Politics, not stubborn stands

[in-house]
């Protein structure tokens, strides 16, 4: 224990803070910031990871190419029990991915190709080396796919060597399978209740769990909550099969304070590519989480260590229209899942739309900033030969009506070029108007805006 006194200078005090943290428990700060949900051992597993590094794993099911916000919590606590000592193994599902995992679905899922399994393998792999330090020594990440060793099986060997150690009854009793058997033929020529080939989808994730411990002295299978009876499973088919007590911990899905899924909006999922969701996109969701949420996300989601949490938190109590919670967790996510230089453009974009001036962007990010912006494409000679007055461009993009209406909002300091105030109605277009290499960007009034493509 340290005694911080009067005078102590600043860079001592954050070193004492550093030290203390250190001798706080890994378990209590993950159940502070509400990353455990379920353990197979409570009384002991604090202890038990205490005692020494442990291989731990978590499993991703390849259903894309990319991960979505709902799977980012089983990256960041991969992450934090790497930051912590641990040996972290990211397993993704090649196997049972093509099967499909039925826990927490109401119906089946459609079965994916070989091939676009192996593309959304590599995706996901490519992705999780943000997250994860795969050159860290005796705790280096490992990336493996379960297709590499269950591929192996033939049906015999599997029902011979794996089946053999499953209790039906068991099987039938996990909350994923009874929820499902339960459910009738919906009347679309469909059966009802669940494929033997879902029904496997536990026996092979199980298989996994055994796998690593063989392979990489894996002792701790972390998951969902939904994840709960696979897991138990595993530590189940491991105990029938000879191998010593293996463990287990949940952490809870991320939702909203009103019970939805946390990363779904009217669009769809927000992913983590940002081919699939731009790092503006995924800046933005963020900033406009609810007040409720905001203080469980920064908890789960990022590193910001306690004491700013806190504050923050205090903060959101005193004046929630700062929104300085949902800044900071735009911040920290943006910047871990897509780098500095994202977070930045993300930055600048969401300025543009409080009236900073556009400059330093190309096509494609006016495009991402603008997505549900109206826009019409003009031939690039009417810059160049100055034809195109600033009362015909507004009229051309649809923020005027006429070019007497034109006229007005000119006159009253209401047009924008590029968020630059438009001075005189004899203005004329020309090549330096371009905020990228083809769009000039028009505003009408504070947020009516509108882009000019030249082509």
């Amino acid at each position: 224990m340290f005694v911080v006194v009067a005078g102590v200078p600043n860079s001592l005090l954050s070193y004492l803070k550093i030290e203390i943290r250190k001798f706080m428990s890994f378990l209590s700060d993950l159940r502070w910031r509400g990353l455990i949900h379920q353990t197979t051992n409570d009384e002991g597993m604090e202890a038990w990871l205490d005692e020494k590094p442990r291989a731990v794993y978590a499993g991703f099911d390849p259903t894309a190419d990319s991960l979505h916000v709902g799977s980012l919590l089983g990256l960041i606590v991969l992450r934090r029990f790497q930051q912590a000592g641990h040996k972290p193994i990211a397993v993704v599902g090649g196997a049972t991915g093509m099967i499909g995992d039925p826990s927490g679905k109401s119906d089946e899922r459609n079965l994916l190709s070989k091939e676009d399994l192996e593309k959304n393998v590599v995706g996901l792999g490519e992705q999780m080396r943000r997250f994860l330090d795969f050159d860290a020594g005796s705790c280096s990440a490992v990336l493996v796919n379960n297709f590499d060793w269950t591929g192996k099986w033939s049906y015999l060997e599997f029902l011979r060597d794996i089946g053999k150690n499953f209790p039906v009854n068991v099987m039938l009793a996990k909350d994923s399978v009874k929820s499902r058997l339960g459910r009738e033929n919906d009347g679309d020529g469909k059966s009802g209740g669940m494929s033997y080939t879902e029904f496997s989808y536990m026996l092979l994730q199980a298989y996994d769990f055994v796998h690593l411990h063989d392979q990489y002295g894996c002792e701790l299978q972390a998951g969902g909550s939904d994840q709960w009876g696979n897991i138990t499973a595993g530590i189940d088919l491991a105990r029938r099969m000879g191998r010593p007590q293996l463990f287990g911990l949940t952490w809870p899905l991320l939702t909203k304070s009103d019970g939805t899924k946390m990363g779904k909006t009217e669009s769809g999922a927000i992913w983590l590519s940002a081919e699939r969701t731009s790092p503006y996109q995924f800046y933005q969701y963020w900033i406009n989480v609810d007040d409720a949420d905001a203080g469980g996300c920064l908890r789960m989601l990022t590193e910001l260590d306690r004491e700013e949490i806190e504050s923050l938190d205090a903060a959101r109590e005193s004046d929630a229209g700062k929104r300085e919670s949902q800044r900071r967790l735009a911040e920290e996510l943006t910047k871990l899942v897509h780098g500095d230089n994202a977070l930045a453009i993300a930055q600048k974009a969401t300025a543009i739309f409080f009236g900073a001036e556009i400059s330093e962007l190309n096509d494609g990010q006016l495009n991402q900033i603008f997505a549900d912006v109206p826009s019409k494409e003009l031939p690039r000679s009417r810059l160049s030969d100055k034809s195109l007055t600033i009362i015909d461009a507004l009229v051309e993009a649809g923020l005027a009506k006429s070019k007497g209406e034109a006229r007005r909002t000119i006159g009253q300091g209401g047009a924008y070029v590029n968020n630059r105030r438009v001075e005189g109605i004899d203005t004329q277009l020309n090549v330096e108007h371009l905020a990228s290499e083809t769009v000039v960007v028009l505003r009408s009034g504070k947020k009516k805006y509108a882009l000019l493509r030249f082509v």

Washington said last week that Turkey’s use of US military equipment by its occupation forces on Cyprus is governed by legal agreements while keeping up the pressure on Athens and Nicosia to withdraw the US-supplied weapons of the National Guard. Several US officials are using this issue as a lever for pressuring Nicosia into finally accepting the UN peace plan. Britain is trying to upgrade the breakaway state’s status by increasing EU economic aid to the Turkish Cypriots. According to Kofi Annan’s blueprint, the UN plan would only come into force if it were approved in both referenda. Nevertheless, it is often said that since Turkish Cypriots voted in favor, no substantial changes will be made while the Greek Cypriots should bear the consequences of killing the plan. One would expect powers like the US and Britain to act more politically and less stubbornly. Still, the US recognizes the legality of Turkish occupation forces and it might well recognize the breakaway state; for who is to tell the superpower what to do? The fact that it has not done so yet is not due to Greek diplomatic skill or the courage of those who condemned the invasion. Turkey’s invasion was in such blatant violation of international law that it could only have prompted condemnation by all other UN members. But US recognition of the occupation regime would abolish the constitutional order on the Republic of Cyprus and along with it, the legal foundations of Britain’s bases on the island. In fact, Nicosia could refer that issue to Brussels for contravening the acquis communautaire – for Cyprus is, after all, an equal EU member. Politicians in Athens and Nicosia have common sense: They are well disposed toward the EU and US, and want to protect the national interest without creating tension. Being less stubborn and more political would be in everyone’s interest, including Ankara.

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